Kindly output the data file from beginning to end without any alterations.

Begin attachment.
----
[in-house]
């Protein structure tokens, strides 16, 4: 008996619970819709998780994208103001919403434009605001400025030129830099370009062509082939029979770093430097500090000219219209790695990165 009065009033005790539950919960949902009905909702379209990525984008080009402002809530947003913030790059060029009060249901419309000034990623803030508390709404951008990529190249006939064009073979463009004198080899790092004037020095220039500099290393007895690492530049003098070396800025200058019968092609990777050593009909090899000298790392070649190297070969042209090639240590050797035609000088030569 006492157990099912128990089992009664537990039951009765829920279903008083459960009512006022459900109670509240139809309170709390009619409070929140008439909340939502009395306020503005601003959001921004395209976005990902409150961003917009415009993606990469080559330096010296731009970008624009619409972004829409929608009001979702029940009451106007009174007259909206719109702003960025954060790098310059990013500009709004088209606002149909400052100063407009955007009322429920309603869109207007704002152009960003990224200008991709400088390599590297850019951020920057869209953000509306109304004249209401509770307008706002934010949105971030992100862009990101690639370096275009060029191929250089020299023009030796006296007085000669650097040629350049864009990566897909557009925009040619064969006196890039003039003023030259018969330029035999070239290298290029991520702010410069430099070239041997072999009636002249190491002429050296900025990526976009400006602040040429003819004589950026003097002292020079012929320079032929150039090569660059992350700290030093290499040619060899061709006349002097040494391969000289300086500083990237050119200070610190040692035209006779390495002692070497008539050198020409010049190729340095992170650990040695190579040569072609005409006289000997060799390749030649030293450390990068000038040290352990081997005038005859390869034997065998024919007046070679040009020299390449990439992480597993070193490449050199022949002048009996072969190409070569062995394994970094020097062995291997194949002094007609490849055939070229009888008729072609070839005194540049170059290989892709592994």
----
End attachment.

[in-house]
């Protein structure tokens, strides 16, 4: 008996619970819709998780994208103001919403434009605001400025030129830099370009062509082939029979770093430097500090000219219209790695990165 009065009033005790539950919960949902009905909702379209990525984008080009402002809530947003913030790059060029009060249901419309000034990623803030508390709404951008990529190249006939064009073979463009004198080899790092004037020095220039500099290393007895690492530049003098070396800025200058019968092609990777050593009909090899000298790392070649190297070969042209090639240590050797035609000088030569 006492157990099912128990089992009664537990039951009765829920279903008083459960009512006022459900109670509240139809309170709390009619409070929140008439909340939502009395306020503005601003959001921004395209976005990902409150961003917009415009993606990469080559330096010296731009970008624009619409972004829409929608009001979702029940009451106007009174007259909206719109702003960025954060790098310059990013500009709004088209606002149909400052100063407009955007009322429920309603869109207007704002152009960003990224200008991709400088390599590297850019951020920057869209953000509306109304004249209401509770307008706002934010949105971030992100862009990101690639370096275009060029191929250089020299023009030796006296007085000669650097040629350049864009990566897909557009925009040619064969006196890039003039003023030259018969330029035999070239290298290029991520702010410069430099070239041997072999009636002249190491002429050296900025990526976009400006602040040429003819004589950026003097002292020079012929320079032929150039090569660059992350700290030093290499040619060899061709006349002097040494391969000289300086500083990237050119200070610190040692035209006779390495002692070497008539050198020409010049190729340095992170650990040695190579040569072609005409006289000997060799390749030649030293450390990068000038040290352990081997005038005859390869034997065998024919007046070679040009020299390449990439992480597993070193490449050199022949002048009996072969190409070569062995394994970094020097062995291997194949002094007609490849055939070229009888008729072609070839005194540049170059290989892709592994």